This is what happened when a craving that doesn’t often strike me, struck. Usually when I crave Middle Eastern food, it comes in the form of intense yearning for falafel or hummus. But, on this particular day, I needed to find an extremely meaty meal of kebab over rice and a quick search of the nearby Sunnyvale area brought Kabul, an highly-rated Afghan restaurant, to light.
Not too long ago, Kabul relocated from remote and infrequently trafficked El Camino Real location (near my favorite Silicon Valley hidden gem Himalayan Cafe) to a shiny, new downtown space near the recently built and constantly growing S. Murphy Avenue restaurant strip in Sunnyvale. Surprisingly, Kabul selected a location close, but not directly on S. Murphy. It’s only one or two blocks from the main drag, but I doubt it’ll get the same kind of wander-in traffic.
In any case, the new restaurant felt very spacious, clean, polished, and upscale with white linen table cloths, dark wood, and Middle Eastern decorative accents filling the space. As soon as I passed through the entrance doors, I found myself completely engulfed by the seductive, irresistible, and entirely intoxicating scent of Middle Eastern spices. This certainly seemed a great sign of things to come. It was just around noon and there were already many patrons already digging into their lunches with big smiles emblazoned on their faces, but there were still many empty tables in the place. Not to worry though, it’s still very new to the area. I’m sure with time, this upgraded space and location will attract more foot traffic to experience their exciting food.
Once the two of us were settled at a table, we looked over the menu and found that it was full of unusual, foreign-sounding dishes mostly with names involving multiple hyphens. So to distill the offerings, we pulled out our phones and reviewed Foursquare tips before deciding to split an appetizer between us for $6.25 and each get an entire order of the much-raved-about-Lamb Kofte Kebab as mains. Price-wise, at lunch, most of the mains ranged between around $10 and $14 with the lamb platters sitting firmly near the top end of the spectrum at $12.95. It definitely struck us as a little steep for lunch, but we weren’t going to pass judgement until we had experienced the food for ourselves.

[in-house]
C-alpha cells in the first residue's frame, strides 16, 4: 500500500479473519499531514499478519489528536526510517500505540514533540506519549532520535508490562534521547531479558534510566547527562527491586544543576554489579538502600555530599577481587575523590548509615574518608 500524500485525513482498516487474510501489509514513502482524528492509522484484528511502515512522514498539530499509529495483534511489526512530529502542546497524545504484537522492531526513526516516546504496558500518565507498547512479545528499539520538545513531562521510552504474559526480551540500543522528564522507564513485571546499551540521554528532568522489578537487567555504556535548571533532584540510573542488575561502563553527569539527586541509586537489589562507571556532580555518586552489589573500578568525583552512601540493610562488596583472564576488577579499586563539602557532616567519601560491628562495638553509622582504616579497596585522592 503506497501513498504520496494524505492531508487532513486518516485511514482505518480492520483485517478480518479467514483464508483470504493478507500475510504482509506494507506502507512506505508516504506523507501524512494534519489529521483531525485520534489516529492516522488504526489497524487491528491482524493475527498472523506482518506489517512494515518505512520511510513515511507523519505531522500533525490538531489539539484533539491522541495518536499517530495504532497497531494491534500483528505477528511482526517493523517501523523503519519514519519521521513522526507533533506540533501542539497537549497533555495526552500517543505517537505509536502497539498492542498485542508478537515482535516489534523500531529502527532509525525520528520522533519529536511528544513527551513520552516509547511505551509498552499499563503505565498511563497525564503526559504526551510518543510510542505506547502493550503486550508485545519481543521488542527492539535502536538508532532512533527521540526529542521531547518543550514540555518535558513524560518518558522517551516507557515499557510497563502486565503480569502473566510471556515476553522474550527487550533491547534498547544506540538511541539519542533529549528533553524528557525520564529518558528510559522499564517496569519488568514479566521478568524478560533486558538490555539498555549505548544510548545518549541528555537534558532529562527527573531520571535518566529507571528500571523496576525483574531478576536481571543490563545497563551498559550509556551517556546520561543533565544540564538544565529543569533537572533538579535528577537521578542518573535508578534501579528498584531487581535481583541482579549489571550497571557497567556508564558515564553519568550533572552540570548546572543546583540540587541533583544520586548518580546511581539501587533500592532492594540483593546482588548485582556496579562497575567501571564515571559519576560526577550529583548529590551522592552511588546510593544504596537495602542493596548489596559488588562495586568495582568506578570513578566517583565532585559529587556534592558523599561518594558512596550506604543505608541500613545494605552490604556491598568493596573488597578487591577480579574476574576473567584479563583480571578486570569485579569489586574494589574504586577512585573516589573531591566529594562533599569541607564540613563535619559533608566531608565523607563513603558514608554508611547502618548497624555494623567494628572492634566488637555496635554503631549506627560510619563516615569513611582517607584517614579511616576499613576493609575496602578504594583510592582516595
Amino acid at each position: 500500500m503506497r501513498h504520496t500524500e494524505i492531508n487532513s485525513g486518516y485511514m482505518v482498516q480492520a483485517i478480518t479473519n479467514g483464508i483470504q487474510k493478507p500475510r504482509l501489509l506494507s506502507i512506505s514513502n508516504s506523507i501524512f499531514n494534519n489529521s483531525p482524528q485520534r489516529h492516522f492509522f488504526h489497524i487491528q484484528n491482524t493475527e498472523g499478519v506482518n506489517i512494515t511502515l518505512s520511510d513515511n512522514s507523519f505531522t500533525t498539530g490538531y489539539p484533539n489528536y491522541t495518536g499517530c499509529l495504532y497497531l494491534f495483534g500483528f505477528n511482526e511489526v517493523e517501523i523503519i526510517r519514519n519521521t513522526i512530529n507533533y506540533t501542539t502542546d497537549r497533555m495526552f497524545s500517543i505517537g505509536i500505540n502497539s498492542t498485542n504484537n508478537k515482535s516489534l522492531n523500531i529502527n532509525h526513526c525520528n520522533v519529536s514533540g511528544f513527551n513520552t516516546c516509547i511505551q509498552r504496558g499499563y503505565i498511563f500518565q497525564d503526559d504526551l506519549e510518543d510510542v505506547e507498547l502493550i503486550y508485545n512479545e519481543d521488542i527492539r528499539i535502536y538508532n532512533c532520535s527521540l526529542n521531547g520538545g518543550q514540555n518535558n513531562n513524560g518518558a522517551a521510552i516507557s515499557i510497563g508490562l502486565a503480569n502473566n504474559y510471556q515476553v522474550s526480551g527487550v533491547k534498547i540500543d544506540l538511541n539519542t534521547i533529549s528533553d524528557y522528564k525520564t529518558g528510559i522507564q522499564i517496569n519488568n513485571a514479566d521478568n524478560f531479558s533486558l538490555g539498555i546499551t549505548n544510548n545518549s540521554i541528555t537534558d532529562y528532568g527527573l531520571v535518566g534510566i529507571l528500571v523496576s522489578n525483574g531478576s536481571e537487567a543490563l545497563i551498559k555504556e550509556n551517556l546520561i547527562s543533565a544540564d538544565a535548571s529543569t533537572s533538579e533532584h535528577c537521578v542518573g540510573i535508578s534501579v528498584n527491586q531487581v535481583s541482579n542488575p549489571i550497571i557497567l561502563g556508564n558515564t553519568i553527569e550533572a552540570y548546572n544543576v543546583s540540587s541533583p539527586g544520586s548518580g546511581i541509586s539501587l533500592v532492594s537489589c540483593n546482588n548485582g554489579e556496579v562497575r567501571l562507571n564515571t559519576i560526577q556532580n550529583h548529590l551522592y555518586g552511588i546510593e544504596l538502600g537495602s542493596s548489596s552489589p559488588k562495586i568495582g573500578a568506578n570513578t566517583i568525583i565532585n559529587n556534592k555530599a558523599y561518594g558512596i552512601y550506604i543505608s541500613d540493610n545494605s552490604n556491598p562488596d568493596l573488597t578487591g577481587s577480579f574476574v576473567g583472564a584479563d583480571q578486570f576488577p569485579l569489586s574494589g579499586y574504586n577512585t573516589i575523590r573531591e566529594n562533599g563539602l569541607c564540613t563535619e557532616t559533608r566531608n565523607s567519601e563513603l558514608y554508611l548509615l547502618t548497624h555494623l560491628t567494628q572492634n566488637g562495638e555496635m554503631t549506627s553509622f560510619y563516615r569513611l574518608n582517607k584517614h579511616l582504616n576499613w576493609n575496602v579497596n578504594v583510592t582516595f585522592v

So, here’s one thing you should always remember about nearly every cuisine in the world — they pretty much all have some sort of dumpling in their arsenal and Afghanis have the Mantu to claim as their own. This large appetizer platter really looked nothing like dumplings. Instead it arrived as a slightly off-putting mysterious multicolored melange of slop that vaguely resembled an Indian curry. In fact, there was something a little bit appearance. But, sure enough, hidden underneath that smothering of orangey lima bean, carrot, potato, and tangy sour yogurt sauce mixture, there was actually a heap of mantu — large noodley dumpling pockets stuffed with a potent mixture of moist, flavorful ground lamb and chickpeas.
These were both unusual and incredibly delicious — made with flavors and textures that felt both foreign and familiar at the same time. We quickly plowed through the starter before we could actually figure out what the strange dish reminded us of — then it hit us. Believe it or not, to both of us, that sour yogurt-covered meat-filled dough concoction resembled none other than Mexican enchiladas. This extremely unique dumpling dish felt and tasted astonishingly similar to the doughy, layered, ground meat and sour cream covered dish we’re all so very familiar with. And I’m not saying it’s a bad thing. Actually, these mantu dumplings were outstanding and for only $6.25, I see nothing wrong with having something that tasted like Middle Eastern tinged enchiladas to kick off a meal.